St. Petersburg Coastal and Marine Science Center (SPCMSC) researchers Lauren Toth (Mendenhall Postdoctoral Fellow) and Ilsa Kuffner (Research Marine Biologist) have just published a paper documenting what could have been one of the last records of a once-dominant Caribbean coral species that suddenly went extinct during the late-Pleistocene. The coral, Pocillopora palmata, was preserved in a reef core collected in Dry Tortugas National Park as part of a USGS-led expedition in 1976, and housed in the SPCMSC core archive since then. Toth identified the coral while collecting new data from the archive as part of her research with the Coral Reef Ecosystem Studies project. The coral’s occurrence in the Dry Tortugas significantly expands its known range and may help scientists better understand the controls on species extinction in the past and in the future. The article was published in the December issue of PALAIOS, and the cover features a photograph taken by Kuffner.posted: 2016-01-06
USGS Research Oceanographer presents shoreline change research at Coastal Armoring and Sea Turtles Workshop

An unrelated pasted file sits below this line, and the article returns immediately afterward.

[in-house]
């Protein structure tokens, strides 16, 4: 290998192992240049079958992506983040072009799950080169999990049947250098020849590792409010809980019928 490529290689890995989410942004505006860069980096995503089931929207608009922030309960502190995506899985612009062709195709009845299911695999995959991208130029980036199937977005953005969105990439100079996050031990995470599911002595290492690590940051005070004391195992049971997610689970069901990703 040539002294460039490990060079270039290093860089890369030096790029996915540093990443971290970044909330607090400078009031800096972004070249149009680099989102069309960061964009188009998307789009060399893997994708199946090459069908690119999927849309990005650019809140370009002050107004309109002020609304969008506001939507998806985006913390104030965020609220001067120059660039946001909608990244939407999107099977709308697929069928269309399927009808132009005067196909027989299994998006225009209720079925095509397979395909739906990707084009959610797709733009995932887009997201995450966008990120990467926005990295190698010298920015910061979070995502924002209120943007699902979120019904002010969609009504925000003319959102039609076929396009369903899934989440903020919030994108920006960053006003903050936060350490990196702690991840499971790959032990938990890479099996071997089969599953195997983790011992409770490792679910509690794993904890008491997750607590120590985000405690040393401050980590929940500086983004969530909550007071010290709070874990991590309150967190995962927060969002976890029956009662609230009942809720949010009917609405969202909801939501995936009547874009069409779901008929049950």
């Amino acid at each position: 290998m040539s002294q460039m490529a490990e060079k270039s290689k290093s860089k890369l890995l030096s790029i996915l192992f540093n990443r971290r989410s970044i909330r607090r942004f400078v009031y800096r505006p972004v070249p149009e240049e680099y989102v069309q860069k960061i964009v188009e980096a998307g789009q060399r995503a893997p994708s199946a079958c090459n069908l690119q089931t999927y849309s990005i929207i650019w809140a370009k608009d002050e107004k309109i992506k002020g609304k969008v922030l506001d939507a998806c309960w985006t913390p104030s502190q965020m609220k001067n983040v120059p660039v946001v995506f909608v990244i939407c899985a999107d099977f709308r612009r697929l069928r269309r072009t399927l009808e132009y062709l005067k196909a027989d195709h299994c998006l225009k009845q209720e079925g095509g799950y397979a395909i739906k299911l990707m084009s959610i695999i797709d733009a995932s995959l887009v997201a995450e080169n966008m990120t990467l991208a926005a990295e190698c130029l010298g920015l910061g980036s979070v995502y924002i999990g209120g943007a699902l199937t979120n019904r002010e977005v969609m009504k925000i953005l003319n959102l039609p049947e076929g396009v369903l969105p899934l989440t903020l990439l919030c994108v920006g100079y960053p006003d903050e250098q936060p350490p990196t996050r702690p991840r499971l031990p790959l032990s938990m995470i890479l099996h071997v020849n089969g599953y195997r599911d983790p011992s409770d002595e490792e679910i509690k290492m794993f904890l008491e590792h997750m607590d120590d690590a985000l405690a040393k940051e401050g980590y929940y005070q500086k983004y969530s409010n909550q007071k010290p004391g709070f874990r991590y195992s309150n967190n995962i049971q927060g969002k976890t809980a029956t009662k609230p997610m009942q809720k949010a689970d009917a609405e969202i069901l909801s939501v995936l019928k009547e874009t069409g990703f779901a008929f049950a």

Joseph W. Long (Research Oceanographer, SPCMSC) was invited to attend a Coastal Armoring and Sea Turtles Workshop hosted by the U.S. Fish and Wildlife Service in Jacksonville, Florida, 1/27-1/29. He will present research related to quantifying and forecasting shoreline change, and will discuss other tools developed by the USGS to help identify how ecosystems and habitats are affected by changing morphology.posted: 2016-01-06
USGS Research Marine Biologist gives invited talk at California State University, Northridge
Ilsa Kuffner (Research Marine Biologist, SPCMSC) gave a talk entitled "Rise and Demise of Western Atlantic Coral Reefs" at the CSUN Biology Department on December 7, 2015. Kuffner also met with CSUN professor Peter Edmunds and Hawaii Institute of Marine Biology Director Dr. Ruth Gates to discuss a new Working Group at the John Wesley Powell Center for Analysis and Synthesis, whose focus is "Local-scale Ecosystem Resilience Amid Global-scale Ocean Change: The Coral Reef Example." This Working Group will gather 16 experts from around the globe to examine the geographic, biological, ecological, and physical features that characterize 'oases' in coral reef communities, and to evaluate the potential of these oases to catalyze broader-scale ecosystem recovery. The first meeting of the working group will take place in July of 2016.posted: 2015-12-16